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Wednesday
Oct032012

Faculty Spotlight: Dr. Roger Hahn ('76)

Dr. Roger Hahn has been a member of the NTS Faculty since 1995. He currently serves NTS as Dean of the Faculty, Director of the Master of Divinity Program, and Professor of New Testament in the Willard H. Taylor Chair of Biblical Theology. Dr. Hahn and his wife Dorothy ahve 3 sons: Jonathan, Matthew, and Timothy.

How long have you taught at NTS?

I became part of NTS’ faculty in 1994, which means I have taught at the seminary for sixteen years. I have served as Dean of the Faculty for the last eight of those sixteen years.

Give us a brief update about your family.

My wife, Dorothy, is still teaching kindergarten in the Olathe school district. She works with at-risk students. My son, Timothy, will be finishing college this year.

In addition to teaching, what keeps you busy?

I teach Sunday school at Kansas City First Church of the Nazarene and have served as a teaching pastor there. I learned to teach in the Socratic style by witnessing my mother teach Sunday school. I also learned my profound and deep love of Scripture from her. The first verse she ever had me memorize was 2 Timothy 2:15: “Study to shew thyself approved unto God, a workman that needeth not to be ashamed, rightly dividing the word of truth” (KJV). My mother is 84 years old and still teaching Sunday school.

What are your recent or in-process writing projects?

Currently, I am writing a commentary on Matthew for the New Beacon Bible Commentary series. It will be entitled, NBBC, Matthew: A Commentary in the Wesleyan Tradition (Beacon Hill Press of Kansas City).

What do you like most about teaching and ministering at NTS?

I most appreciate the opportunity to engage students formatively in their preparation for life and ministry.

Describe your favorite memories from your days as an NTS student:

Dr. Greathouse’s Wesleyan theology class helped me learn to love being in the Church of the Nazarene and embrace our doctrine of holiness as understood through Wesleyan lenses. I also loved all my classes with Dr. Willard Taylor. They were very formative. Additionally, Drs. Bassett and Weigelt particularly helped form me to be a teacher, along with field education and teaching Greek to other NTS students.

I also remember the way Dr. Greathouse sang with gusto in chapels. He led singing after he preached, and he sang authentically and powerfully. I still remember my first chapel service at NTS in 1974. I was moved, and grateful to be in a community where I could learn more about the rich foundations of the faith. It was clear that NTS was teaching us to do important work—thinking about the past for the sake of the future of the church.

What books would you recommend to alums and pastors?

I would recommend any work by N.T. (Tom) Wright as thought-provoking and helpful. I also recommend any part of the commentary series Reading the New Testament edited by Charles Talbert (Smyth & Helwys Publishing, Inc.).

What are you currently reading?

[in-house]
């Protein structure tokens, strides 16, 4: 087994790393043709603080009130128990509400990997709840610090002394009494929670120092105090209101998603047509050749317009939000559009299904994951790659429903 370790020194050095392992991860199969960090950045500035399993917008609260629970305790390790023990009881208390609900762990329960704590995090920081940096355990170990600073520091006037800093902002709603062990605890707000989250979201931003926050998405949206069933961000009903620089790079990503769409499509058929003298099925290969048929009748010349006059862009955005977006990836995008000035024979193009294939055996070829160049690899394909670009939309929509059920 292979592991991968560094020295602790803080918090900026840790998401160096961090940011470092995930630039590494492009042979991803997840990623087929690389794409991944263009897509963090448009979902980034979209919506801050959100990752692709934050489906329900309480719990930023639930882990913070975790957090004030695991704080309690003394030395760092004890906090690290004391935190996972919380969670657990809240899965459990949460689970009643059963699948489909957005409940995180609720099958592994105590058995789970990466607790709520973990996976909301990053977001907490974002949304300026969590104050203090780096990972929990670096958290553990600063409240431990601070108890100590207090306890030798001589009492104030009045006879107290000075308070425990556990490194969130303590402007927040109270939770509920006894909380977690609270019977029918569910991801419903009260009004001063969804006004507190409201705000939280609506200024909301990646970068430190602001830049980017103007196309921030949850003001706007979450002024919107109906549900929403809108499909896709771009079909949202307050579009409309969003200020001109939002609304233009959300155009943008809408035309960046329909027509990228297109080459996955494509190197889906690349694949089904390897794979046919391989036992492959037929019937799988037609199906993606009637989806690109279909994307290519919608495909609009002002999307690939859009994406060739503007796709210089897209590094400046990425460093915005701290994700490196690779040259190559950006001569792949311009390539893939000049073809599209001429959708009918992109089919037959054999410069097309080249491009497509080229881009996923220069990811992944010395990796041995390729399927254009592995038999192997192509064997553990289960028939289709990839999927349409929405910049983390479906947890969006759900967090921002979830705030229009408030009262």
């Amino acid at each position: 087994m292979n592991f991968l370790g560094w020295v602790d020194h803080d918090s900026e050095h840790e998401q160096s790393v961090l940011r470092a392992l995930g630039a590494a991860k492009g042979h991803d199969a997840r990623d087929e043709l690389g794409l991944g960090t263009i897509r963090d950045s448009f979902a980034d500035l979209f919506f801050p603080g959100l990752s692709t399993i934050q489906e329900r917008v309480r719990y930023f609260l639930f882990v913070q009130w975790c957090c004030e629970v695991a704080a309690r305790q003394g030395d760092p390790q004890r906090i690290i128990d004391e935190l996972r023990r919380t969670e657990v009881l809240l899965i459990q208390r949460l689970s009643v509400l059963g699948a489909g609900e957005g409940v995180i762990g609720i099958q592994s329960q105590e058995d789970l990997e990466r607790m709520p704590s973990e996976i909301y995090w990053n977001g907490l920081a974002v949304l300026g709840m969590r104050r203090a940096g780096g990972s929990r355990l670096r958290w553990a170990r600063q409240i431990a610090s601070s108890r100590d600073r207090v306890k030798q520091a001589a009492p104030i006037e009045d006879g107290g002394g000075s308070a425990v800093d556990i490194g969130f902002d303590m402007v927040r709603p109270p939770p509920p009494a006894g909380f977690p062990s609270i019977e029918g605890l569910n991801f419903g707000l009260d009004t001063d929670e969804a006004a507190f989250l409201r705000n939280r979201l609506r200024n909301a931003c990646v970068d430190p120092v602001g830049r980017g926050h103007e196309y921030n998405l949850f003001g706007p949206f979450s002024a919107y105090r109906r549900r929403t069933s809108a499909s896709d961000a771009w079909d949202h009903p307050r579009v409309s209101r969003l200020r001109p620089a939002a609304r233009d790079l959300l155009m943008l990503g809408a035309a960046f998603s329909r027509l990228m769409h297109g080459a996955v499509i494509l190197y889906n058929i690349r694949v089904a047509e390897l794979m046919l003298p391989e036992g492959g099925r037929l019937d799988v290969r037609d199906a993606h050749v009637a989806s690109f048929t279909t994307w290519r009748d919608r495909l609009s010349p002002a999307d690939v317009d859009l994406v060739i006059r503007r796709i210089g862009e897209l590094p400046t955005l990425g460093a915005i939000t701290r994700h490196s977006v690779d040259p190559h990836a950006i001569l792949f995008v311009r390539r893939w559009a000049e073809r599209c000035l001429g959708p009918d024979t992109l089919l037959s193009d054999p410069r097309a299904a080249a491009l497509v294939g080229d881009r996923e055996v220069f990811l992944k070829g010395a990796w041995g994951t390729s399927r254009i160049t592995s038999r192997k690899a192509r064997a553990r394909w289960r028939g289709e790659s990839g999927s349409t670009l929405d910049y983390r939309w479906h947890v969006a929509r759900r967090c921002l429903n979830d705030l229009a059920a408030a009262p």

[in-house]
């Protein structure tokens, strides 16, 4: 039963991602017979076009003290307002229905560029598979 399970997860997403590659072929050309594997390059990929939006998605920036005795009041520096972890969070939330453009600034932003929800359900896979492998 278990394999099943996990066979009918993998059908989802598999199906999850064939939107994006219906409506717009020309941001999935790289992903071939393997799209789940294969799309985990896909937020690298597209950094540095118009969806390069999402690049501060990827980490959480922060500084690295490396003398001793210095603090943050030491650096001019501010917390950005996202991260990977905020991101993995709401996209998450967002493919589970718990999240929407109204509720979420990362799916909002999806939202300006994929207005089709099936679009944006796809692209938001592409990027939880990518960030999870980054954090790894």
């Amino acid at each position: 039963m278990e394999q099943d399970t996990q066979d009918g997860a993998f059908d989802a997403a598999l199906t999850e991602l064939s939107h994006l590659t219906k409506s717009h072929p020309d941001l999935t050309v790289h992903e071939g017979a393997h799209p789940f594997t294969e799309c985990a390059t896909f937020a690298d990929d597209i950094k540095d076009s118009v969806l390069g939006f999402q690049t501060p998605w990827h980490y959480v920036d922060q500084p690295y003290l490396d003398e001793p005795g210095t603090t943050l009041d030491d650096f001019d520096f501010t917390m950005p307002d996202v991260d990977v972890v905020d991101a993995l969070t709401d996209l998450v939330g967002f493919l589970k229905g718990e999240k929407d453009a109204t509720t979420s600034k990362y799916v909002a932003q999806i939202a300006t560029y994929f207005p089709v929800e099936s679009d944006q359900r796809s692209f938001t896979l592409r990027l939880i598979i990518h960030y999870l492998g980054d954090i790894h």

I am currently enjoying reading works in theological exegesis—a way of doing biblical interpretation. I am also reading more early church history and patristic theology which increasingly fascinates me. Additionally, I read works about theology of worship and preaching. Specifically, I am reading Accompany Them with Singing: The Christian Funeral by Thomas Long (Westminster John Knox Press, 2009). The book is about recapturing what it means to have a Christian funeral.

How may the NTS community pray for you and your family?

Dorothy and I have two sons with disabilities. We invite prayer for their provision and future, especially concerning how we may care for them as I get closer to retirement.

NTS has announced a new 76-Hour Master of Divinity Degree and a Multi-Campus Seminary;* What are your thoughts on these significant changes?

It has been an exciting year as we have worked on these proposals. We’re on the cutting edge in terms of making a Seminary education more flexible, accessible, and affordable. In these challenging times, it is clear that the future of theological education is going to be very different from its past. We realize ministry preparation needs to come to grips with the changes in the culture. The Seminary’s administration and faculty are asking, “What are the essentials of ministry preparation and how do we accomplish these in this and multiple contexts?” We do not want an elitist model in which only privileged and wealthy people come to seminary. We want to be faithful stewards of what God has given us and use our gifts to benefit the church as a whole.

What else would you like to share?

I have come to realize that “administration” has the word “ministry” in it. I started out as a teacher with anti-administration attitudes, but twenty-five years ago, I began seeing education administration as a way to extend teaching. Curriculum development and design are especially ways by which teaching can be extended for me. My role as Dean of the Faculty also helps me maximize the corporate gifts and ministry of the faculty. This helps NTS give its best to the students, the church, and the kingdom.

I am now in my thirty-sixth year of a love affair with NTS. It was so formative in my life as a student here that my dream—the most wonderful thing God could do for me—would be to let me come back to NTS and do what I am doing.

*subject to ratification by the seminary’s accrediting agency

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